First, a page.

|1||Scirocco||13:57|| Allan has some extended solos here, the first one being almost 6 minutes long, and the second 2 minutes long. His playing here falls neatly inside his then-parallel Soft Machine style of improvisation: fluid, but overall not too jarring harmonically.|
0:00: Mid-tempo intro groove on toms and hi-hat, with insistent bass pulse.
0:33: Tequila's 1st vocal verse enters with a brief electric piano ornament.
1:07: 1st verse continues as Allan's crunchy guitar vamp joins and the el. piano comps.
2:01: Tony opens up on full drums, and clavinet enters, as Allan takes his first extended guitar solo over a rising bass vamp variation of the opening riff.
7:45: A syncopated drum and bass groove variation sets up Tequila's 2nd verse, ending in a reprise of the intro riff with added guitar/clavinet.
8:29: 3rd verse (bass and drums), intro riff.
9:11: Allan's 2nd guitar solo (rising bass vamp as before, sometimes adding intro groove).
10:44: 4th verse (bass and drums), intro groove.
11:15: Electric keys change the groove to a lighter mood, followed by simultaneous keyboard solos.
12:03: Allan adds some held ornamental motifs, as Tequila vocalizes freely. The song ends in a bluesy cadence.
|2||Hot & Sticky||6:17|| This is pretty much the most "rock & roll" Allan has ever gotten. Not a great moment, frankly, but it displays his versatility at least.|
0:00: Drum solo on toms.
0:54: Piano riffing ushers in a rock and roll blues.
1:40: Guitar solo, fairly conventional, but does feature a brief tremolo bar exploration.
5:25: Guitar drops out, replaced by electric piano accents, final cadence, leading to a final toms/hi-hat solo groove.
|3||Little Zorro||4:32|| There are no drums on this track. A fairly thin piece, the most interesting here may be the subtle chordal slides on Allan's guitar.|
0:00: Slow, somewhat suspenseful bass riff with electric piano ornaments and scattered whispers.
0:45: Electric guitar enters with lead line, sometimes modulating towards a lighter harmony and some ornamental guitar comping.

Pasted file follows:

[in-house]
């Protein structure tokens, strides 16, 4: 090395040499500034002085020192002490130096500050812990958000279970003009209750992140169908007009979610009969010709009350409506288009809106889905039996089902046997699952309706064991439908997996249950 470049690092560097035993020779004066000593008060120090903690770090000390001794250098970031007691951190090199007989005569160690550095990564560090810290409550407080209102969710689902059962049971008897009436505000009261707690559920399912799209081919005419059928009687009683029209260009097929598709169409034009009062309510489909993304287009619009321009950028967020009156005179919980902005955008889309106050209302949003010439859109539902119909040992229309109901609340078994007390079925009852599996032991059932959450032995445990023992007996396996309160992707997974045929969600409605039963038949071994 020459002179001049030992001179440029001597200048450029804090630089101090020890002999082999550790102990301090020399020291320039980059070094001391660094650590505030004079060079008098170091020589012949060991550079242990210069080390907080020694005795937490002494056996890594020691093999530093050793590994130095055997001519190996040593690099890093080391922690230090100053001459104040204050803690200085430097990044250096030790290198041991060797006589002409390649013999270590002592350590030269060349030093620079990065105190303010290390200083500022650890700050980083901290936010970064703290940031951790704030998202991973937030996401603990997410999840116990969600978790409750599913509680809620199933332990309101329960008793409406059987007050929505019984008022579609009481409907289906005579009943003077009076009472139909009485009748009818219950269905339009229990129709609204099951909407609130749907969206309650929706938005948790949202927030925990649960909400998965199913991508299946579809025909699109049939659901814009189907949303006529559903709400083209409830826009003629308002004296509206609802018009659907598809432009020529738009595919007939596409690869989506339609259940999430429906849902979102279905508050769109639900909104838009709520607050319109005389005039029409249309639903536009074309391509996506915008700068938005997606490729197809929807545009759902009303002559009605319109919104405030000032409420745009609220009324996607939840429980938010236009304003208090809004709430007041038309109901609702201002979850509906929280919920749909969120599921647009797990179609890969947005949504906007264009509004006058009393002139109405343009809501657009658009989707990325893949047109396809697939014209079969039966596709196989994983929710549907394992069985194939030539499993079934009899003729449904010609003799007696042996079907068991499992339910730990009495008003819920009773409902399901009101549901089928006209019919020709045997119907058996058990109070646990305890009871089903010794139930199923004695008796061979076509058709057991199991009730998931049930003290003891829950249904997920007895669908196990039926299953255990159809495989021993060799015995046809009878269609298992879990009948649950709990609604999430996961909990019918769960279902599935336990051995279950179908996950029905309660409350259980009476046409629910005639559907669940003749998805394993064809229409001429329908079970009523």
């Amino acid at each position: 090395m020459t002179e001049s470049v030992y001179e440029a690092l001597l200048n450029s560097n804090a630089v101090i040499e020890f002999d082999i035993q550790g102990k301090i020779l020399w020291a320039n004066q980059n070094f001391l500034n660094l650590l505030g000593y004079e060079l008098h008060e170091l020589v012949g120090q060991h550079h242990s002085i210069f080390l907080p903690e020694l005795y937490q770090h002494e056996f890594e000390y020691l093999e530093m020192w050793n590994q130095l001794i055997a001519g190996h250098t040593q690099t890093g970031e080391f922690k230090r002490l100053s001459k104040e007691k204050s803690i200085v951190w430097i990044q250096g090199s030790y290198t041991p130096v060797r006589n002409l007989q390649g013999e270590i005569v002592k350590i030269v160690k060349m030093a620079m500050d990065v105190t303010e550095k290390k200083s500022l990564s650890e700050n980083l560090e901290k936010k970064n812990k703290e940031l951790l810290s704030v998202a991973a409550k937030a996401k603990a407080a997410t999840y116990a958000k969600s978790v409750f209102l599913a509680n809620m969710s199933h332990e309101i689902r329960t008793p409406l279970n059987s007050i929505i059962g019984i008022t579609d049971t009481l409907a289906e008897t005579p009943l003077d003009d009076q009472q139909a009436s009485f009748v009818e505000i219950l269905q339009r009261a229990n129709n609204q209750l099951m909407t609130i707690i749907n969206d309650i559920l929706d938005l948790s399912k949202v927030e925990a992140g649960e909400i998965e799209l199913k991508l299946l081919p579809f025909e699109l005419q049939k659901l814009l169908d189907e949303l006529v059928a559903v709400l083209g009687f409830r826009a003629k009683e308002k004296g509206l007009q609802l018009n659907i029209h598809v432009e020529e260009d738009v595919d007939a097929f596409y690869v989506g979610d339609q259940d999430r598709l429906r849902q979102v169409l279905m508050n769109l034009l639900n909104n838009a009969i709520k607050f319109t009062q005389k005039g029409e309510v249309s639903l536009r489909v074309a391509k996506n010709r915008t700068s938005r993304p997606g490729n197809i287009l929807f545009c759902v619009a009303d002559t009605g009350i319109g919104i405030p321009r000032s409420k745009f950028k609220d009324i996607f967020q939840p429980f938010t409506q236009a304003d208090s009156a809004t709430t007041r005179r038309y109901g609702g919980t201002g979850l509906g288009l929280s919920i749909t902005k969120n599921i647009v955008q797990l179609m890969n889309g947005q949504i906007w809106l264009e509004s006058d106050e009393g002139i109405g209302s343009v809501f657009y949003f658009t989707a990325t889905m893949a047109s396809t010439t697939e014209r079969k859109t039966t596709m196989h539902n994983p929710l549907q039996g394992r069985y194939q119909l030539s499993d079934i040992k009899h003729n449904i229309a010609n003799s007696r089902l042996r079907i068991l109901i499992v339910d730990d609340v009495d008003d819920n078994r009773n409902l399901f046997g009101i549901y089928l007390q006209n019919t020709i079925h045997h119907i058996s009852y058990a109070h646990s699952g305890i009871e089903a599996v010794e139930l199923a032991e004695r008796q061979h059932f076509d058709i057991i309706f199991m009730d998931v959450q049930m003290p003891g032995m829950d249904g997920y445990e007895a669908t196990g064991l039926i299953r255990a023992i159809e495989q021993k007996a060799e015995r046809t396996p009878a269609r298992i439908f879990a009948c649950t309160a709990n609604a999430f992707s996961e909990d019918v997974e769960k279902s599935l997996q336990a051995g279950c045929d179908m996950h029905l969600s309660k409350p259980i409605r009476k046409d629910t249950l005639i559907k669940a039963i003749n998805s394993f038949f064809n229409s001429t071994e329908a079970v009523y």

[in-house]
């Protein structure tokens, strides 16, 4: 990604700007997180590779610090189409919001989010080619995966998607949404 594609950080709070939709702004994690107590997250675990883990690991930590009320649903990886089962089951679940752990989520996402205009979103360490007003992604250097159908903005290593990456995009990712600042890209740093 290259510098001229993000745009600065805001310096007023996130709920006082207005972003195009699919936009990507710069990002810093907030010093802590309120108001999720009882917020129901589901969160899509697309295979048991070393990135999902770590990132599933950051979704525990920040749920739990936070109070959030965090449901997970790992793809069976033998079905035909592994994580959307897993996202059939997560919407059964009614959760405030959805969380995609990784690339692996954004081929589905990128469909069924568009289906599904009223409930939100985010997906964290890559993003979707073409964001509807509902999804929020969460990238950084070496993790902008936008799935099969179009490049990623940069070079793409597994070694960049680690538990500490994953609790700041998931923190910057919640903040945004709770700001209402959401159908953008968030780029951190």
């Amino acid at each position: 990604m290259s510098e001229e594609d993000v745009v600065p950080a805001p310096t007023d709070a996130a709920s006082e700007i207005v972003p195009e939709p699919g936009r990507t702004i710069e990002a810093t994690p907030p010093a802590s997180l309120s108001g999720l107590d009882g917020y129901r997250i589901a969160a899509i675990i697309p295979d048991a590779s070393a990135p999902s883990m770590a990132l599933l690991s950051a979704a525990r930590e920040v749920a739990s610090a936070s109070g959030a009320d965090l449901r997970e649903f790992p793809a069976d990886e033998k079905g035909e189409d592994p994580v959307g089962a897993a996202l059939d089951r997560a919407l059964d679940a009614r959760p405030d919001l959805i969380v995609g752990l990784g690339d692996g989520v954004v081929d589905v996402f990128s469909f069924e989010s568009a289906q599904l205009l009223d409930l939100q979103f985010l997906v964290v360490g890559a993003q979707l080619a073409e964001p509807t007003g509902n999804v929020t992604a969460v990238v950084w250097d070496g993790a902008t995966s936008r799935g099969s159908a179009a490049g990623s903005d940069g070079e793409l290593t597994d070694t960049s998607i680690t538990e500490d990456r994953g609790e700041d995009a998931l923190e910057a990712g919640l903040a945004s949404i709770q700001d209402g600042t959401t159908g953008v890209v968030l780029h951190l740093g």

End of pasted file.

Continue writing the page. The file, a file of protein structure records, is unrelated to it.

1:48: 2nd lead line refrain, modulation, comping.
3:01: 3rd refrain, etc.
|4||Happy Tears||9:17|| This sensual love song features a violin solo and wah guitar riffing from Allan.|
0:00: Relaxed, soulful rhythm section with vocal ornaments (prologue).
0:49: Guitar cadence riff signals mid-tempo soul jazz main section (add'l clean guitar chords and organ) and 1st verse. Cadence reprise.
1:25: 2nd verse.
1:49: Bass accents/ornaments and a snare roll accompany a sung-spoken confessional interlude.
3:04: Mid-tempo groove resumes with multi-tracked vocal elements, Allan's muted wah-wah funk guitar and his violin solo on another track.
4:57: Organ becomes more prominent.
6:39: Tony's drum solo, as groove continues on clean guitar chords alone (bass and keys drop out).
8:13: Cadence riff, followed by reprise of opening relaxed atmosphere with vocal, with some added rhythmic bass figures.
|5||The Spirit||7:46|| This song has a pretty infectious funk groove, and will later resurface as "Wildlife" on Believe It. Allan's solo in this version follows the normal funk conventions for the most part, with just a moment or two of outside harmonic color.|
0:00: "Doo doo" vocal motif is followed by lyrical lead guitar line ("Wildlife" head fragment) over a tom roll riff, alternating with a funk groove.
0:58: Vocal verse over mid-tempo funk groove with chunky rhythm guitar and percolating clavinet.
3:15: "Wildlife" head melody enters on guitar and keys.
3:30: Funk groove joined by lead guitar ornaments, leading to guitar solo under intermittent vocal elements. The "Wildlife" head fragments sometimes tend to resurface.